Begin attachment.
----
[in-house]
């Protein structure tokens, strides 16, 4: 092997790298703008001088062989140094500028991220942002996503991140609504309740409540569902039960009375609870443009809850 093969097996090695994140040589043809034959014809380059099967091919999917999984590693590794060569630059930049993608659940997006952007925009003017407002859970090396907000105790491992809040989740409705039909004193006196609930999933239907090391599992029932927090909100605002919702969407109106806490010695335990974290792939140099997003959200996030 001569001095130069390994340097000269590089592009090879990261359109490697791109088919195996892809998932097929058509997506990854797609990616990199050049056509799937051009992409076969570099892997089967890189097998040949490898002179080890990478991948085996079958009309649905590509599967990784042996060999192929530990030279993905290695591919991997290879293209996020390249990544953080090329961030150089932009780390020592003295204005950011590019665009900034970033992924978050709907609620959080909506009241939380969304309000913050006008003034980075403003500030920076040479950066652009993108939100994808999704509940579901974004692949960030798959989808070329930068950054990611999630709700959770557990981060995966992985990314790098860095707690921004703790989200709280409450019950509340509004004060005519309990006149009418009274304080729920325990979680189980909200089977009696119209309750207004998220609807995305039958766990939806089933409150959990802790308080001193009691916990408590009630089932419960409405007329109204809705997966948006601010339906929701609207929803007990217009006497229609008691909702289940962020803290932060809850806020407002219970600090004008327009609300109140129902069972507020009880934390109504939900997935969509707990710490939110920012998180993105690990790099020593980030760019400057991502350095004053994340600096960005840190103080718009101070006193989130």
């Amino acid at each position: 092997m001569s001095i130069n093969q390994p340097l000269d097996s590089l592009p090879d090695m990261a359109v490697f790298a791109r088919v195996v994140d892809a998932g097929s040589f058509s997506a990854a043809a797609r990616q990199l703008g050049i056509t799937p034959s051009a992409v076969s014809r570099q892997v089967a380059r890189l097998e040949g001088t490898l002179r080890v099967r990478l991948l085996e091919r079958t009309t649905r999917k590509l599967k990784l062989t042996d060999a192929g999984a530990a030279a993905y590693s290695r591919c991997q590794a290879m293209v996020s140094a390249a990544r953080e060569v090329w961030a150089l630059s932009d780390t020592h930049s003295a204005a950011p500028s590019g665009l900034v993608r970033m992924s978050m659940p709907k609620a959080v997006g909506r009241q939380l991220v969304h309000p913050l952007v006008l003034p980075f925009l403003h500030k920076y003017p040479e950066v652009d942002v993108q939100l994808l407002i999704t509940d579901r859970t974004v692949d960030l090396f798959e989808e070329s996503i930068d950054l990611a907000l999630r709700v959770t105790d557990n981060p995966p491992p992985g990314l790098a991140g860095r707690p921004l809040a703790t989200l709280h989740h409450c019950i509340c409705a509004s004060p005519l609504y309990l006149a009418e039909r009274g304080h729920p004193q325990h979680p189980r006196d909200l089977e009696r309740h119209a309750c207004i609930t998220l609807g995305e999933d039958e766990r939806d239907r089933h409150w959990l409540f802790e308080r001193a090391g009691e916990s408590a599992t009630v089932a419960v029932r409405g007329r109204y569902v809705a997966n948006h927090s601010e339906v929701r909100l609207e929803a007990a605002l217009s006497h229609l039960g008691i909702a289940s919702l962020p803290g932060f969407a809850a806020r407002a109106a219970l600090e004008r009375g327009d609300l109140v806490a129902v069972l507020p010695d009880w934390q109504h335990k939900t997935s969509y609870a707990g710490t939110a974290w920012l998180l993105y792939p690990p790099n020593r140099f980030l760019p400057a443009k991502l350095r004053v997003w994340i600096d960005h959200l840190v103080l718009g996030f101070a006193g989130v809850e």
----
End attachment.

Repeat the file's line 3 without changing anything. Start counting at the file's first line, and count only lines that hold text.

């Amino acid at each position: 092997m001569s001095i130069n093969q390994p340097l000269d097996s590089l592009p090879d090695m990261a359109v490697f790298a791109r088919v195996v994140d892809a998932g097929s040589f058509s997506a990854a043809a797609r990616q990199l703008g050049i056509t799937p034959s051009a992409v076969s014809r570099q892997v089967a380059r890189l097998e040949g001088t490898l002179r080890v099967r990478l991948l085996e091919r079958t009309t649905r999917k590509l599967k990784l062989t042996d060999a192929g999984a530990a030279a993905y590693s290695r591919c991997q590794a290879m293209v996020s140094a390249a990544r953080e060569v090329w961030a150089l630059s932009d780390t020592h930049s003295a204005a950011p500028s590019g665009l900034v993608r970033m992924s978050m659940p709907k609620a959080v997006g909506r009241q939380l991220v969304h309000p913050l952007v006008l003034p980075f925009l403003h500030k920076y003017p040479e950066v652009d942002v993108q939100l994808l407002i999704t509940d579901r859970t974004v692949d960030l090396f798959e989808e070329s996503i930068d950054l990611a907000l999630r709700v959770t105790d557990n981060p995966p491992p992985g990314l790098a991140g860095r707690p921004l809040a703790t989200l709280h989740h409450c019950i509340c409705a509004s004060p005519l609504y309990l006149a009418e039909r009274g304080h729920p004193q325990h979680p189980r006196d909200l089977e009696r309740h119209a309750c207004i609930t998220l609807g995305e999933d039958e766990r939806d239907r089933h409150w959990l409540f802790e308080r001193a090391g009691e916990s408590a599992t009630v089932a419960v029932r409405g007329r109204y569902v809705a997966n948006h927090s601010e339906v929701r909100l609207e929803a007990a605002l217009s006497h229609l039960g008691i909702a289940s919702l962020p803290g932060f969407a809850a806020r407002a109106a219970l600090e004008r009375g327009d609300l109140v806490a129902v069972l507020p010695d009880w934390q109504h335990k939900t997935s969509y609870a707990g710490t939110a974290w920012l998180l993105y792939p690990p790099n020593r140099f980030l760019p400057a443009k991502l350095r004053v997003w994340i600096d960005h959200l840190v103080l718009g996030f101070a006193g989130v809850e």